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Avicanna's Colombian Subsidiary Gets THC Production Quota, Finalizes Big Commercial Export To Chile

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Avicanna's Colombian Subsidiary Gets THC Production Quota, Finalizes Big Commercial Export To Chile

Avicanna Inc. (TSX:AVCN) (OTCQX: AVCNF) (FSE:0NN) announced late Monday that the Colombian government allowed it to cultivate and process up to 10,267 kg dry flower for exports under a 2021 quota.

Santa Marta Golden Hemp S.A.S., the Colombian subsidiary of the Toronto-based company, can export dried flower in the form of psychoactive (THC) crude and standardized extracts, as well as finished phytotherapeutic pharmaceutical products.

In addition, SMGH can grow up to 1,720 cannabis plants to manufacture seeds from four registered psychoactive varieties for further commercialization.

“I believe that in the context of an emerging industry in its early stages, this is a very important milestone for Latin America, especially in an industry context where expectations are communicated more than results,” Lucas Nosiglia, president of Avicanna LATAM, told Benzinga.

“This is probably the first time that psychoactive cannabis extracts have been exported in a considerable volume to produce commercial batches between two Latin American countries.”

Lucas Nosiglia.

Export To Chile And Ecuador

Separately, the cannabinoid-focused biopharmaceutical company confirmed it has finalized its first commercial export to Chile.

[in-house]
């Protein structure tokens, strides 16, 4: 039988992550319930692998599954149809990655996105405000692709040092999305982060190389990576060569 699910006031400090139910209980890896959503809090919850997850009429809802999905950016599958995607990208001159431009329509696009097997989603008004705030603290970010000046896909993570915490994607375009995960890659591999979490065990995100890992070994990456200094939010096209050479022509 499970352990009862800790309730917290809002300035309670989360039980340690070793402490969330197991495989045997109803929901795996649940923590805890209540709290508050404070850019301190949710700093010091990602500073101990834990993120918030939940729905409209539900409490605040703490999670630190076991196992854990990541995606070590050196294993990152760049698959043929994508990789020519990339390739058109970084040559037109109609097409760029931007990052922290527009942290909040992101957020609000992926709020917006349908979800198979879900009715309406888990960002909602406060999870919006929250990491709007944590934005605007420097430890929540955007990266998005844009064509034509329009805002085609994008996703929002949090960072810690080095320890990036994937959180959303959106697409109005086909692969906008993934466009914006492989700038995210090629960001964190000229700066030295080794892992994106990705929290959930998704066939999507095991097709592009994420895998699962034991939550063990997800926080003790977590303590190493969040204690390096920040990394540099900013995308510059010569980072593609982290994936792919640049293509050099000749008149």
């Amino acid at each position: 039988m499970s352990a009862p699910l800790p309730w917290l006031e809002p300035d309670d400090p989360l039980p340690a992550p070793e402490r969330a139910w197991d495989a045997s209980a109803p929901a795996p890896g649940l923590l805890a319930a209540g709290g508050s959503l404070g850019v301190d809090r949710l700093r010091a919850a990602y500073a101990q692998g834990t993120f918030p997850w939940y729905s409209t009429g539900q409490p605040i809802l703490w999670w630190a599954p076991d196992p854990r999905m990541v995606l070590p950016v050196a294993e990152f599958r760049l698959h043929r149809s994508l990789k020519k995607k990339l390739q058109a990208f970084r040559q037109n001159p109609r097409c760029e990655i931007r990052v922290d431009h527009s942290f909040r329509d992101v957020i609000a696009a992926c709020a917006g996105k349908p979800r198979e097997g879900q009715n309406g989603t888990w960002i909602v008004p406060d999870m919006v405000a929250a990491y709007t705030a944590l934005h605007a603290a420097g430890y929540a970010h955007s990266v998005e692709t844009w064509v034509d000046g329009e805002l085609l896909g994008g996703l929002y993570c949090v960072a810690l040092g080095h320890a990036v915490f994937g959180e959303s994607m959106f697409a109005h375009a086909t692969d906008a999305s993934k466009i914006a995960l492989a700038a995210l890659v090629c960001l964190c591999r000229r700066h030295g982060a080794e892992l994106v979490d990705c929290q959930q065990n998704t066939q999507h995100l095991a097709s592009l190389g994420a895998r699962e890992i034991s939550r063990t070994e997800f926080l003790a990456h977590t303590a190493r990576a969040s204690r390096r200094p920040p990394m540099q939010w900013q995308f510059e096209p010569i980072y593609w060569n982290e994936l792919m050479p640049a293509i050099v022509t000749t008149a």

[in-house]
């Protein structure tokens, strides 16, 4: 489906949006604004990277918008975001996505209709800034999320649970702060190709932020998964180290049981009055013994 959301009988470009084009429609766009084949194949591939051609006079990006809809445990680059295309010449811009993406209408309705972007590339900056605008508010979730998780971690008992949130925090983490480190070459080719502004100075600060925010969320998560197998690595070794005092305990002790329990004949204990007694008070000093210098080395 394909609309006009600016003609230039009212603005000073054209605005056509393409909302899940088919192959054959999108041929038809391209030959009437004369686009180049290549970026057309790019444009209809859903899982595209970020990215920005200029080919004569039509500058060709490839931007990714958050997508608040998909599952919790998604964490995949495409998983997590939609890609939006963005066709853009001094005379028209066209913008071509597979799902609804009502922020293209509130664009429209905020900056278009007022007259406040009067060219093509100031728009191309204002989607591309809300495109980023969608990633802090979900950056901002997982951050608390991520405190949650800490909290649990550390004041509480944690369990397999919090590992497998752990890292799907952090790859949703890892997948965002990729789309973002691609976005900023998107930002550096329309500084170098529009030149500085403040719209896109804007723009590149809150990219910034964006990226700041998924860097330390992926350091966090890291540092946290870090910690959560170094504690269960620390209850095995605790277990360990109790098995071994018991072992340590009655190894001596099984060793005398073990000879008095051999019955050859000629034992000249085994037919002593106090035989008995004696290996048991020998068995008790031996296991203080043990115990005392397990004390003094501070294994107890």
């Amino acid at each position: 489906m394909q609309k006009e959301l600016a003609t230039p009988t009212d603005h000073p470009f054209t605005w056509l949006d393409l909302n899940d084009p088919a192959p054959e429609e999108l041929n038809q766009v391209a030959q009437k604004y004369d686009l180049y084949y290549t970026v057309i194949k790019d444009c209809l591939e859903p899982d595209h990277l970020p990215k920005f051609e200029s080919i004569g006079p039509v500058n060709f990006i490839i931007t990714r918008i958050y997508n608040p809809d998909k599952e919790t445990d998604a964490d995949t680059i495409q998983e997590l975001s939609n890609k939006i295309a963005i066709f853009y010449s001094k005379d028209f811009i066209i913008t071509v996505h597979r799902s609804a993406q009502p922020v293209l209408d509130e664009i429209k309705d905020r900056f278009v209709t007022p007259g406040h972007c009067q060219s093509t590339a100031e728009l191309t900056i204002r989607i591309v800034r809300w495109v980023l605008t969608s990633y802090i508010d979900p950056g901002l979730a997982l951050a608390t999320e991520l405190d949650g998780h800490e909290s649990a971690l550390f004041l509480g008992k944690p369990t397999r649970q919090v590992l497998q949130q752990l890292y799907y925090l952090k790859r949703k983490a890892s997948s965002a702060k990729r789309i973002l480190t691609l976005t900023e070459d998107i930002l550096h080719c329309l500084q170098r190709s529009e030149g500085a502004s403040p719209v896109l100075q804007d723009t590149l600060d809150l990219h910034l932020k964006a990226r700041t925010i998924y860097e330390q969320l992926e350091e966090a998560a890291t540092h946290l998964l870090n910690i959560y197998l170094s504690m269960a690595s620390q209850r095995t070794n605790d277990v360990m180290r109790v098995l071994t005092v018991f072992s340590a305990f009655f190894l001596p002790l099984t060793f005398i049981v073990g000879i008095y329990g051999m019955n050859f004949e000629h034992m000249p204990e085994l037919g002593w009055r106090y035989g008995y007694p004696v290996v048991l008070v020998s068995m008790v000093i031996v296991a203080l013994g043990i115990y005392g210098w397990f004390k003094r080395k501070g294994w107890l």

SMGH has exported a total of 20.75 kilograms of high-THC and high-CBD full-spectrum psychoactive cannabis resin, branded as Aureus, under a deal with a homeopathic and naturopathic pharmaceutical company in Chile.

Nosiglia exects that “the case of Chile will be replicated in other countries in the region as we are seeing with Peru, Brazil, Argentina, and Ecuador, which are in the initial stages or in the process of defining regulations and will need to rely on countries like Colombia.

“We are betting on this regional collaboration, and we are seeing more and more interest in cannabinoid therapies from important players in the pharmaceutical industry,” he added.

Over the last year, Avicanna opted for a series of moves to boost its presence in Latin America.

In December, the company agreed to import and distribute its pharmaceutical cannabinoid-based products into Ecuador under a deal with Alliancepharma Technologies.

Separately the company partnered with another Ecuadorian firm, cosmetic distributor Spenta, to distribute its derma-cosmetic product line under the Pura Earth brand.

It took years of  R&D work and navigating the regulatory process of obtaining and using quotas to produce psychoactive extracts to establish Avicanna's presence in Latin America, Nosiglia concluded.

 

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